The Pentagon moved forward on the decision to lift the ban on openly transgender troops fighting for the US military Thursday. Defense Secretary Ash Carter, announced the decision to lift the ban, stating that the military will no longer discriminate against transgender troops.
According to USA TODAY, Carter’s final decision for lifting the ban on barring transgender troops from fighting was the expected outcome, as recently reported by the Inquisitr.
Reports claimed that The Pentagon planned to lift the ban on transgender troops by July 1. The Pentagon has kept their promise on the decision making it a day earlier than expected. Transgender troops will be able to serve openly after a year long quarrel on the issue.
Nevertheless, last-minute concerns were still raised by top pentagon officials regarding potential discrepancies with medical care and housing, along with uniform issues for transgender troops or troops who are making a transition to another sex.
Defense Secretary Carter gave his rebuttal.
“This is the right thing to do for our people and for the force. We’re talking about talented Americans who are serving with distinction or who want the opportunity to serve. We can’t allow barriers unrelated to a person’s qualifications prevent us from recruiting and retaining those who can best accomplish the mission.”
The Pentagon is building on their wave of breaking down military institutional barriers as they previously removed the ban on women serving in frontline combat roles this year. Their only requirement is that they meet the same physical standards required by all troops.
And five years ago, the infamous “Don’t Ask, Don’t Tell” policy was abolished.
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Pentagon Defense Secretary Carter announced last July that a study group had been conducted to analyze any complications that lifting the ban on transgender troops would have.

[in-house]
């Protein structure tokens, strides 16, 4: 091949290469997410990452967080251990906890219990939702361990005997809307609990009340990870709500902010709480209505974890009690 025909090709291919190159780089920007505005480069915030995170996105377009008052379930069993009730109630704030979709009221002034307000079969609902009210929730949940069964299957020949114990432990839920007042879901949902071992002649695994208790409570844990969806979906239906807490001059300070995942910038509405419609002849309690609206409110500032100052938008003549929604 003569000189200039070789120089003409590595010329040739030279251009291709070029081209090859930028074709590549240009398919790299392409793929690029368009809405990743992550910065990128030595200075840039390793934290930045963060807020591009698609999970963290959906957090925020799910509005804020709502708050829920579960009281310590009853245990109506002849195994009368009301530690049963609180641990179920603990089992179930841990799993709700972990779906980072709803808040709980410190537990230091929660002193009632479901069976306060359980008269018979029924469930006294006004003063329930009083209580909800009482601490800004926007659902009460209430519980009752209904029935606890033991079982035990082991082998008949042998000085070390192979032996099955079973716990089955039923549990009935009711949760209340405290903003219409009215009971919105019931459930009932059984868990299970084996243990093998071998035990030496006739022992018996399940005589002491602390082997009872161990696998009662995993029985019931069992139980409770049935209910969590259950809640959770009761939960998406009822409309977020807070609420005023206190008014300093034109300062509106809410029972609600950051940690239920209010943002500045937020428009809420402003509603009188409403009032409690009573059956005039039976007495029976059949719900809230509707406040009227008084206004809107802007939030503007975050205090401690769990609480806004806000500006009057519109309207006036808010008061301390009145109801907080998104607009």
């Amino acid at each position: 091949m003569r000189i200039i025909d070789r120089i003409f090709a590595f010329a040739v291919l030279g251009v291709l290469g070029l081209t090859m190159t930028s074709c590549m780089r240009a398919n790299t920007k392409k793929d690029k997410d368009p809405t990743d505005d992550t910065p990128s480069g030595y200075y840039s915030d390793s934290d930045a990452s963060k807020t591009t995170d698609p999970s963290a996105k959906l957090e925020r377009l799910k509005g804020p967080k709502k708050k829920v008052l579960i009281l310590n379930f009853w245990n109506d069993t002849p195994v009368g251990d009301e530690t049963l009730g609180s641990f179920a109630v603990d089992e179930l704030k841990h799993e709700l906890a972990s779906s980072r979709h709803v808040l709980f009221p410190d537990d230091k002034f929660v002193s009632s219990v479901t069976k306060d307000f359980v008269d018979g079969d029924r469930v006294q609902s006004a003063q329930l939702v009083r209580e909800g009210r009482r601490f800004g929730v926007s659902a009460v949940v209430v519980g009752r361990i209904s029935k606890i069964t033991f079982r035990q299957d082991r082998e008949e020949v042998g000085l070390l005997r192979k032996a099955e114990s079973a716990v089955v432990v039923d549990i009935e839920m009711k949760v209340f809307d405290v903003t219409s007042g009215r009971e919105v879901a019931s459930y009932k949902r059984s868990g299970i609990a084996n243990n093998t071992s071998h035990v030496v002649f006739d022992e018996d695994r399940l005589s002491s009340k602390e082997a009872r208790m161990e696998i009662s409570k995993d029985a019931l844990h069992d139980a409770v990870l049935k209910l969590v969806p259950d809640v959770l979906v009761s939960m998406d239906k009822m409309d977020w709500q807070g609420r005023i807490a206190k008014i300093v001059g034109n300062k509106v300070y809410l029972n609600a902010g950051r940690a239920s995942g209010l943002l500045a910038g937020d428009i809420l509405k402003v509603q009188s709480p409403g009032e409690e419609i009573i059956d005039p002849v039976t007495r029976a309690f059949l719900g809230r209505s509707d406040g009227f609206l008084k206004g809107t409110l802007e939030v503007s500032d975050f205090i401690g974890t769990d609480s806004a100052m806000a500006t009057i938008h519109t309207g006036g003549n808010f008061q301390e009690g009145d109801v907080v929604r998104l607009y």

In addition, he ordered that before any Pentagon official made a decision to discharge troops with gender dysphoria, the issue first had to be brought to the attention of senior Pentagon officials.
This clause will effectively end the act of discharging transgender troops for medical reasons.
According to the lead author of RAND Corp. study -The Pentagon-commissioned study group working on the transgender troops case- there are currently between 1,320 and 6,630 transgender troops enlisted in the active-duty force out 1.3 million troops.
RAND also estimated an annual cost assessment regarding medical treatment of transgender troops. Between approximately 30 and 140 transgender troops would seek hormone treatment, and 25 to 130 would seek surgery.
Altogether the estimated amount that the Pentagon would have to spend annually after lifting its ban on transgender troops would range between an additional $2.4 million to $8.4 million total.
The Pentagon will author a training handbook on handling transgender troops By Oct. 1, three months after the transgender troop ban being lifted.
The handbook will include a section on the “guidance for changing a service member’s gender in the Defense Eligibility Enrollment System (DEERS).”
Carter announced, “At this point, the services will be required to provide medically necessary care and treatment to transgender service members according to the medical protocol and guidance, and may begin changing gender markers in DEERS.”
The lifting of the ban on transgender troops serving in the military is in full effect, but not without friction. Rep. Mac Thornberry (chairman of the House Armed Services Committee and a Texas Republican) expressed his concern about the acceptance of transgender troops, claiming that the cost effects would be detrimental to the well-being of the United States military and could bring down overall morale.
What do you think about the Pentagon’s decision to lift the ban on transgender troops?
[Photo by AP Images/Alex Brandon]